Use of Safesearch filter blocks out violent and explicit images

All contents are released under Creative Commons CC0, which makes them safe to use without asking for permission or giving credit to the artist – even for commercial purposes.






  • Prezi has a Zooming interface compared to a linear one in PowerPoint
  • Cloud based = mobile tool =  on the go access
  • Price varies from free with upgrade possibilities and educator discounts
  • An educator can use Prezi for delivering instruction with an oomph and as an assessment tool.
  • Students can use this web tool for collaboration and showing their content mastery just as I have done Show & Tell section of this post




Remind App

  • A messaging app with very good privacy settings that allows files and media attachment send with real time text messages to individual, group or selected recipients
  • Free for an individual educator, available to purchase for whole school use Educators can use this app for sending announcements, assignments and important information home.
  • Students & Parents can use Remind  for keeping things on track.





Coogle is one of the content mapping and  Mindmap tools Coogle_Mindmap Toolwhere we can easily drag-and-drop  icons & images from desktop to diagram

  • Cost:  Individual account: 3 private & unlimited public diagram free, with ability to upgrade,Organization account  for $5-8 /month; Schools can get in touch with customer service to set up bulk accounts that can work with school firewalls and directory authentication.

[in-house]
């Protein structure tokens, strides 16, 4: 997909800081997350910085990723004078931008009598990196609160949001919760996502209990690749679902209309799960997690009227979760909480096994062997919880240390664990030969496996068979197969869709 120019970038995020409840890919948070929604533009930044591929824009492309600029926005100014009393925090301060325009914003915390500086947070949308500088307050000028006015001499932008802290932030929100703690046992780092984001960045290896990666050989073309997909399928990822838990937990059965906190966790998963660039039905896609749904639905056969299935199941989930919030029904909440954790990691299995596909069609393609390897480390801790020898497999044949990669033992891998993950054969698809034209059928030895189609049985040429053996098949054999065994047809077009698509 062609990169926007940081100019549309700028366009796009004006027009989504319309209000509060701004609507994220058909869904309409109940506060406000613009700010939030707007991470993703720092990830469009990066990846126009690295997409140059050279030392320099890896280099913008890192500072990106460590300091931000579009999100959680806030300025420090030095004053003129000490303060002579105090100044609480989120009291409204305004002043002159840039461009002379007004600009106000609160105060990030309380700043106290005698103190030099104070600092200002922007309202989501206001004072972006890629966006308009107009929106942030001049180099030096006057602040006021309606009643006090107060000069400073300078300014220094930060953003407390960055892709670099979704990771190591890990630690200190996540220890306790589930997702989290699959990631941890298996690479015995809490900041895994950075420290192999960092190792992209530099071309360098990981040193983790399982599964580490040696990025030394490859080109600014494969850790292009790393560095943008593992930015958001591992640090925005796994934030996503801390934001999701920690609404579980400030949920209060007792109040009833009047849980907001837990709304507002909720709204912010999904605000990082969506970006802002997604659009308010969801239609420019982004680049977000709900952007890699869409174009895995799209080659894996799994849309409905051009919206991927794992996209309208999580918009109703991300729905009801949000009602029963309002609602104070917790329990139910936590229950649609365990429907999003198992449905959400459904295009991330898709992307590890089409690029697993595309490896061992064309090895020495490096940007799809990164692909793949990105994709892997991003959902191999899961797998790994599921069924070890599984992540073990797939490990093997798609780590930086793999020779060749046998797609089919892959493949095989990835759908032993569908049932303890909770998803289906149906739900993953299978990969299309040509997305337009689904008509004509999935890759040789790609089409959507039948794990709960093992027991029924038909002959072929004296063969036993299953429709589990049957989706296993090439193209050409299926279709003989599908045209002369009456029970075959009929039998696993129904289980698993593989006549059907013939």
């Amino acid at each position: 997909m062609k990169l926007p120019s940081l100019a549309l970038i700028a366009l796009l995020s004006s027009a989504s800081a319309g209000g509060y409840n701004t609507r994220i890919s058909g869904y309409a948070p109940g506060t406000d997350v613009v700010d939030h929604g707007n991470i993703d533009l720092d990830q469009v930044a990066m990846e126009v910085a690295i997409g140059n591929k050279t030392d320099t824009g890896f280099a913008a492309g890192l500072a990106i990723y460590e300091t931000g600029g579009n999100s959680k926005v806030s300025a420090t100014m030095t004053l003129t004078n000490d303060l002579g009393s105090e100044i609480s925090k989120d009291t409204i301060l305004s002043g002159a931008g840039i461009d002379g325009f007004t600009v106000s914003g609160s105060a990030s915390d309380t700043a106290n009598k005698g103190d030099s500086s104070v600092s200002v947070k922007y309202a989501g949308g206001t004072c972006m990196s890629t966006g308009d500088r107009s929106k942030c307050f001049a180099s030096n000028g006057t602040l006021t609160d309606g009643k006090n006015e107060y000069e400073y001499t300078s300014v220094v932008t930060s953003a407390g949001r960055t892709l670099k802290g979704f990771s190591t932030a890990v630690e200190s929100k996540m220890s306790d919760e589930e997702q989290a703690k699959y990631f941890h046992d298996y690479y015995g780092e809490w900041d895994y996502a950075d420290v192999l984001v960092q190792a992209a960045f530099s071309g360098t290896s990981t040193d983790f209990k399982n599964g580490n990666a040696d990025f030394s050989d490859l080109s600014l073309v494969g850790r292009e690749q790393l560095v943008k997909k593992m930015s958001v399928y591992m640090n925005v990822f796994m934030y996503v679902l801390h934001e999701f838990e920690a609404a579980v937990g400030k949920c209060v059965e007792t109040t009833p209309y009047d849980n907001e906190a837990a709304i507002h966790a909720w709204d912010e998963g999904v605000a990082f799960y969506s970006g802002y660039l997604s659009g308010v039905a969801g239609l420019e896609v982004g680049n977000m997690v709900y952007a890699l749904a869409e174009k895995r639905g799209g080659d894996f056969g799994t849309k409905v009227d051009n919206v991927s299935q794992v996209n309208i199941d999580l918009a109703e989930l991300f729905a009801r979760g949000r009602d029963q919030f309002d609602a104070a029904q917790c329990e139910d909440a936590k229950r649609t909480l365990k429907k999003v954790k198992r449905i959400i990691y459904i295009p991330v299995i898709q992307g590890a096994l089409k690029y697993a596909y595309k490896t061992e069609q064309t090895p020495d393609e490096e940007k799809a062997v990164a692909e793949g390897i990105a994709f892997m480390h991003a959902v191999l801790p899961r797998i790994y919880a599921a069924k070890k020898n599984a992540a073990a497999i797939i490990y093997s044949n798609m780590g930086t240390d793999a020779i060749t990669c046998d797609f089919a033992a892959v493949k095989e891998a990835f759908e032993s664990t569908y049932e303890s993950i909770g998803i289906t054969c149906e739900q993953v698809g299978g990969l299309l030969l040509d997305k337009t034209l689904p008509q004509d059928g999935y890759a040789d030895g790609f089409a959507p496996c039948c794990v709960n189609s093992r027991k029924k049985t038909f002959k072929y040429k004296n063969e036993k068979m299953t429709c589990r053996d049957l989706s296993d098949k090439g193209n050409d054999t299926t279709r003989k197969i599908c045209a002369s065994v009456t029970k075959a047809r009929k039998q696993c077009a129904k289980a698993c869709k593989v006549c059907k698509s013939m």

• To see it in action, please click on my post  Create 1 – Content Map



  • Free, bookmarking tool that can be accessed across the platform 
  • Easy Sharing, Collaboration & following other educators 
  • Students can use this bookmarking tool for easy access to instruction & creating projects.
  • I have  bookmarked some of the web 2.0 tools & created the Symbaloo here.








Create 1 – Appearance

Discovery Education
Image: Discovery Education


You are in beautiful New York City for a conference and  looking forward to listening to the dynamic Rita F. Pierson this afternoon. You decide to soak up the city’s cultural offerings during the lunch.  Would you rather visit a cluttered, dilapidated and shabby museum or an aesthetically pleasing, visually stimulating Guggenheim?  The rule about appearance, functionality and presence is true for websites, buildings and people. 


 Standard Fonts and color choice aided with Arrangement of material including text poppers, White Space, videos, visuals and isolation of some text with text images will enhance the website.


When exploring instructional websites, we can see that some of them adhere to  sound design ideals while others ignore them relying on content alone.  Here is a representative samples of each:


Cluttered and Uninviting Instructional Websites:


MIT Open Course Website



MIT Open Courseware

Carnegie Melon Open Learning Initiative

Film and Technical Institute of India